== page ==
The Teeth May Smile But The Heart Does Not Forget: Memory And Murder In Uganda-Andrew Rice
The death of Idi Amin Dada on August 16, 2003, caused a stir of emotions in Uganda, the country he once ruled with an iron fist. His name is infamous and the crimes of his regime are endless. He ranks high among the worst dictators in world history and is a case study of the rampant abuse of power by a malevolent tyrant. Actor Forest Whitaker brilliantly played the late dictator in the 2006 film The Last King of Scotland. The film was fictionalized in part, but Whitaker capture the essence of Amin’s character and his performance was nothing short of phenomenal. The real Idi Amin was far worse as we know and there is a chance that the true number of the crimes committed by him and his henchmen will never be known. The fates of hundreds of Ugandans remain a mystery with no sense of closure in sight. Nearly four decades have passed since Amin fled into exile but he is a permanent part of Ugandan history. In this book by journalist Andrew Rice, we take a different look at the Amin regime, not through his life but through the lives of those who served him. The lives and stories intersect around the murder of Eliphaz Laki, the former county chief of Ibanda, Mbarara. In 1972, he was apprehended by Amin’s enforcers, led by Yusuf Gowon, assisted and abetted by Nasur Gille and Mohamed Anyure. His murder was covered up until his son Duncan returned to his native country in a quest to find his father’s killers. Duncan emigrated to the United States, settling in New Jersey with his wife. Their union produced four children and Laki supports his family as a lawyer. But the laws of the United States are different from Uganda as we see in the book. This is his story and a step back into time as we revisit the Protectorate of Uganda under the all watchful eye of Amin.
Before you open this book, I recommend that you remove any pre-conceived notions about Uganda. Personally, I found that after reading this book, there was much about the African nation that I did not know. In contrast to the picture of Africa being a land of savages, the truth is that colonialism, tribalism and corruption combined to eliminate any semblance of a properly functioning society. As Rice follows Duncan on his mission to bring his father’s killers to justice, the complex web of jealousy and suspicion ignited by Amin’s paranoia becomes evidently clear. Tragically, what could have been a great country, seemed to regress upon finally gaining its independence. In the book, as each character is introduce, Rice retraces their history, explaining in detail why they’re relevant to the current story. Expectedly, former leader Milton Obote appears throughout the story as he and Amin end up on a collision course for control of the country. The book develops into a history lesson on Ugandan politics and is a social study of the issues that continue to plague it today. It should be pointed out that the book is not a biography of Amin. In fact, as Rice points out, Amin’s early life is highly obscure and his exact date of birth was never been attained. The focus instead is on Duncan’s investigation with the help of a local investigator, Alfred Orijado. Their investigation leads them to the three suspects who are arrested and interrogated before signing confessions explaining their role in Eliphaz Laki’s death. And similar to the former Nazi officials, the Nuremberg defense once again rears its ugly head.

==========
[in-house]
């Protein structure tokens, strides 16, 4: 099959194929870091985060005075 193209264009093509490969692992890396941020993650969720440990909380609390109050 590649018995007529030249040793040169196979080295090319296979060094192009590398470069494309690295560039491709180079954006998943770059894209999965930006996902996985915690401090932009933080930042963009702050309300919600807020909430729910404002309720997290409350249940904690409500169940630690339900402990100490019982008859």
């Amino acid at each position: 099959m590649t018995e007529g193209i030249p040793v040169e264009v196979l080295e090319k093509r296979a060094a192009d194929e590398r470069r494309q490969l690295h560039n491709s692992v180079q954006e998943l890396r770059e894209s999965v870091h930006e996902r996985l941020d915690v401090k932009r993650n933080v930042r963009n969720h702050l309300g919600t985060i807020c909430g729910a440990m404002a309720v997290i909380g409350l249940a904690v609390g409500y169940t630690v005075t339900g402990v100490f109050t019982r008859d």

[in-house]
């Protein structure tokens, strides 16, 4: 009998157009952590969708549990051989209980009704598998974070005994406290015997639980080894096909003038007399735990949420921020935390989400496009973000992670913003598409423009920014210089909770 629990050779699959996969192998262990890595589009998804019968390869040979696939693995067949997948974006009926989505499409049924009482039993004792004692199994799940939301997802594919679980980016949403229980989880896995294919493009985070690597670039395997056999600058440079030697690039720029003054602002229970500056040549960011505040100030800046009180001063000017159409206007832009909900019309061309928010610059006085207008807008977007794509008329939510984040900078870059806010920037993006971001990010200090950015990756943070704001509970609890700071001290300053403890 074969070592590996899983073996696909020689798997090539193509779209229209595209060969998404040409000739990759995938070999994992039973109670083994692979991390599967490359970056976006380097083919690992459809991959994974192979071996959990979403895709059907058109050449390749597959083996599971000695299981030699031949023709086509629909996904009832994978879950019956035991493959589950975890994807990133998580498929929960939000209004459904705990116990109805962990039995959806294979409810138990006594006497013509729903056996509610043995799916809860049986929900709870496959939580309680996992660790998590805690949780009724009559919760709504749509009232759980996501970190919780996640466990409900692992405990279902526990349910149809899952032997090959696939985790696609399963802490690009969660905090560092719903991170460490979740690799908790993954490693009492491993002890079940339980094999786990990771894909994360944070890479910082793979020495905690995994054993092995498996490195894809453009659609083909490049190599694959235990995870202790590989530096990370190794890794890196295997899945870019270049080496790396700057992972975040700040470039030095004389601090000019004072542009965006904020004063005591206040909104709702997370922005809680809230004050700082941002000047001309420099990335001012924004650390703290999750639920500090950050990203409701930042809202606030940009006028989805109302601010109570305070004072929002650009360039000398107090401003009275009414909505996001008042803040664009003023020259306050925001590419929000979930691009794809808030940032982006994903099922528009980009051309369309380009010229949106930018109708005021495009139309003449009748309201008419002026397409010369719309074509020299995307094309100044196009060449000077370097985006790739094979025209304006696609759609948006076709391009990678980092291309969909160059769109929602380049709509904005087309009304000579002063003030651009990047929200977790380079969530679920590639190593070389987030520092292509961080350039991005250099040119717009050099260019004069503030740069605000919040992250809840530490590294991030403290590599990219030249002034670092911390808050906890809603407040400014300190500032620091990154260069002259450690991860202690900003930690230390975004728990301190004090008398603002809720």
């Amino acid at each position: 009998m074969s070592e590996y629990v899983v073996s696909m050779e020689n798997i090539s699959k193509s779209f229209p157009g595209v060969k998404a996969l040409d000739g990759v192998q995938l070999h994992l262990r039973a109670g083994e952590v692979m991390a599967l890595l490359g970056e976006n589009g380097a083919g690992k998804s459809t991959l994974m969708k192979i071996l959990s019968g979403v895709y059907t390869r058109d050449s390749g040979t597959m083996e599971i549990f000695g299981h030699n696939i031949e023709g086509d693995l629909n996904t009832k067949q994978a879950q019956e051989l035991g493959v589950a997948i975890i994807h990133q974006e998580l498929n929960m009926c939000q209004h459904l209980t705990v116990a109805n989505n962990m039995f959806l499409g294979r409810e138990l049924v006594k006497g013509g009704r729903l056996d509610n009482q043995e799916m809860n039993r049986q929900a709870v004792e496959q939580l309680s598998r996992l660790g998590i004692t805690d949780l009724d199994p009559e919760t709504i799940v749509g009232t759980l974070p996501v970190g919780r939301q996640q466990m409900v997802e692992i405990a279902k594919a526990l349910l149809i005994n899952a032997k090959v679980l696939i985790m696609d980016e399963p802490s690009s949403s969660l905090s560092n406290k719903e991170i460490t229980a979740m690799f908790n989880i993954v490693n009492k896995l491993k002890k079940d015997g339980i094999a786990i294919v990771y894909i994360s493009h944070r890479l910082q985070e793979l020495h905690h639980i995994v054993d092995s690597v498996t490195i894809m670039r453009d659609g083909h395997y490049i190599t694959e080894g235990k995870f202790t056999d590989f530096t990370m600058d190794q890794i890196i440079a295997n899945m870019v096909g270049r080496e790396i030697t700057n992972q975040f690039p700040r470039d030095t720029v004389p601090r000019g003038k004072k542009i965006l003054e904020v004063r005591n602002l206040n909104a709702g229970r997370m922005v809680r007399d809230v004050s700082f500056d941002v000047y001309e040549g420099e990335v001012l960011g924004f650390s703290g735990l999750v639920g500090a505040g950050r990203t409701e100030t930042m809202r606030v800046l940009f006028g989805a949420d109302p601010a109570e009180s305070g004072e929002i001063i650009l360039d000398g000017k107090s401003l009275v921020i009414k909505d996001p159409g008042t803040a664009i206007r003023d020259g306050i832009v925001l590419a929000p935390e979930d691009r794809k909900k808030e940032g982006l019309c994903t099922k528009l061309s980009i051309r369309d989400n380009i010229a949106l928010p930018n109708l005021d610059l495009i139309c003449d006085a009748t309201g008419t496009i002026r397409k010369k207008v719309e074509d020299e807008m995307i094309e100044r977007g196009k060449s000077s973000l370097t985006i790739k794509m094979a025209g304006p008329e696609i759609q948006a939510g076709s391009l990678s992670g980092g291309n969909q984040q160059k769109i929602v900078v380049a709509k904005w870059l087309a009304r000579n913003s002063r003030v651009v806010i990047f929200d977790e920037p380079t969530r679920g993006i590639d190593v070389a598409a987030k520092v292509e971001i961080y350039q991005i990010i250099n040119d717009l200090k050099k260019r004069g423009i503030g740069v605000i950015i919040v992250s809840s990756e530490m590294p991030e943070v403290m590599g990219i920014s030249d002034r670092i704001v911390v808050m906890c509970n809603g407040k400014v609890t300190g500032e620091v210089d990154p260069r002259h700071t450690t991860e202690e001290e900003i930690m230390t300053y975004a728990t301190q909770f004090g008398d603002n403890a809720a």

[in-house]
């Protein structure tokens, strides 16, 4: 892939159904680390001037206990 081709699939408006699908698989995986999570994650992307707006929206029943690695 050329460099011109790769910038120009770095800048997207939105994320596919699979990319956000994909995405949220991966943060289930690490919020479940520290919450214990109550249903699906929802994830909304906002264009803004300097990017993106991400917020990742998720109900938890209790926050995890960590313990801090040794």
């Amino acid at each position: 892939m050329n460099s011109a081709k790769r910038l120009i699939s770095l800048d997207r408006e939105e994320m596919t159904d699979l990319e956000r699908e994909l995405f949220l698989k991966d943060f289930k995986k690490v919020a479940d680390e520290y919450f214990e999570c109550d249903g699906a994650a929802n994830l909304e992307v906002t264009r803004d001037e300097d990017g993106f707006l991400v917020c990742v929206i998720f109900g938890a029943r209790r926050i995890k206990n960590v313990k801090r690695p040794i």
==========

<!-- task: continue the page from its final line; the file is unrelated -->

The trial eventually reveals the many flaws in the Uganda system while highlighting the progress that had been made administratively under the direction of former President Yoweri Museveni. Along with Amin and Milton Obote, Museveni is a permanent fixture in Ugandan history with the distinction of having served thirty-one years as the ruler of Ugandan. He has been called a dictator and if he should move to change the law to exempt him from retiring at the mandatory age of seventy-five, the accusations will hold more weight. Nonetheless, he is a walking piece of history at the age of seventy-one, having witnessed Uganda’s darkest times first hand. His prominence is slowly slipping as younger Ugandans look towards a brighter future with change in a new direction.
Westerners may find it hard to relate to the events in the book. For those of us lucky enough to have grown up in the United States, a civil war is unknown to us personally and something we have read about in textbooks. But for immigrants from Uganda who remember Amin’s reign, the terror remains with them every day reminding them of how tragic their lives once were. And while the ending is not what the reader may expect, the book is invaluable is showing what life was like in Uganda during that era. In death, Amin has joined the ranks of Hitler, Stalin, Lenin and other dictators whose dark legacies continue to haunt the nations they once ruled. Uganda continues to heal and the story of Eliphaz and Duncan Laki, is just one of thousands to be told about the maniacal Idi Amin Dada.